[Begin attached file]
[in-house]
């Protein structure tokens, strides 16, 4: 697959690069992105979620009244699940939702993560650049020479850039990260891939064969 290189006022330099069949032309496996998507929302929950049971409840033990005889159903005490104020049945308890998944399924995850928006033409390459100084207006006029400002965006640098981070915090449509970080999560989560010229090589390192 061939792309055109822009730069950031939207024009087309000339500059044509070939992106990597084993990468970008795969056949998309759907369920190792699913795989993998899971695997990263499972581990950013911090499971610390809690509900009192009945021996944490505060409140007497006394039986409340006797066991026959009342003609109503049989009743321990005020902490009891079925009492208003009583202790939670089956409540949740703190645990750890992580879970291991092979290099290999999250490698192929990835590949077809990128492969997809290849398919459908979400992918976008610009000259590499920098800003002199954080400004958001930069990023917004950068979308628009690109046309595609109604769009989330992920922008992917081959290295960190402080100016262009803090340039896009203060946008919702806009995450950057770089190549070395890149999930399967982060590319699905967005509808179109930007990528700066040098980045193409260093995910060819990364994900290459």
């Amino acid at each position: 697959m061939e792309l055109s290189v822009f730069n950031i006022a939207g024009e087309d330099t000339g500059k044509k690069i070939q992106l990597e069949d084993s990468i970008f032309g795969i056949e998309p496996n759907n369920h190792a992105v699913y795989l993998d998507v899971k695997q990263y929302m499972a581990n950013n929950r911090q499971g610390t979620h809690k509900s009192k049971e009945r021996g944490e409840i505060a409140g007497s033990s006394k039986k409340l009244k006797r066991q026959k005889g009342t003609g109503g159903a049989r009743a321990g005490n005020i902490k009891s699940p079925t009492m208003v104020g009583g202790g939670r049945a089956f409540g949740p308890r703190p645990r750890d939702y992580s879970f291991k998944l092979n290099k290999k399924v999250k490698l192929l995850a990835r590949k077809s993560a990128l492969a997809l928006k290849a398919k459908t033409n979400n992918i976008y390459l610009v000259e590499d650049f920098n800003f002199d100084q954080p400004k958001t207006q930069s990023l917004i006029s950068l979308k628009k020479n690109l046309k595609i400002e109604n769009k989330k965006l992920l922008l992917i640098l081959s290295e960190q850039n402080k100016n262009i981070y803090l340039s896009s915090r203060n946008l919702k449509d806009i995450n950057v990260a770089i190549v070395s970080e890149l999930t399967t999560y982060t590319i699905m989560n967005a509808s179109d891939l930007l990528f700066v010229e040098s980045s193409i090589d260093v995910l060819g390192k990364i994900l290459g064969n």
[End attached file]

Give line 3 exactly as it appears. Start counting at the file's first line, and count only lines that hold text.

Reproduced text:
């Amino acid at each position: 697959m061939e792309l055109s290189v822009f730069n950031i006022a939207g024009e087309d330099t000339g500059k044509k690069i070939q992106l990597e069949d084993s990468i970008f032309g795969i056949e998309p496996n759907n369920h190792a992105v699913y795989l993998d998507v899971k695997q990263y929302m499972a581990n950013n929950r911090q499971g610390t979620h809690k509900s009192k049971e009945r021996g944490e409840i505060a409140g007497s033990s006394k039986k409340l009244k006797r066991q026959k005889g009342t003609g109503g159903a049989r009743a321990g005490n005020i902490k009891s699940p079925t009492m208003v104020g009583g202790g939670r049945a089956f409540g949740p308890r703190p645990r750890d939702y992580s879970f291991k998944l092979n290099k290999k399924v999250k490698l192929l995850a990835r590949k077809s993560a990128l492969a997809l928006k290849a398919k459908t033409n979400n992918i976008y390459l610009v000259e590499d650049f920098n800003f002199d100084q954080p400004k958001t207006q930069s990023l917004i006029s950068l979308k628009k020479n690109l046309k595609i400002e109604n769009k989330k965006l992920l922008l992917i640098l081959s290295e960190q850039n402080k100016n262009i981070y803090l340039s896009s915090r203060n946008l919702k449509d806009i995450n950057v990260a770089i190549v070395s970080e890149l999930t399967t999560y982060t590319i699905m989560n967005a509808s179109d891939l930007l990528f700066v010229e040098s980045s193409i090589d260093v995910l060819g390192k990364i994900l290459g064969n």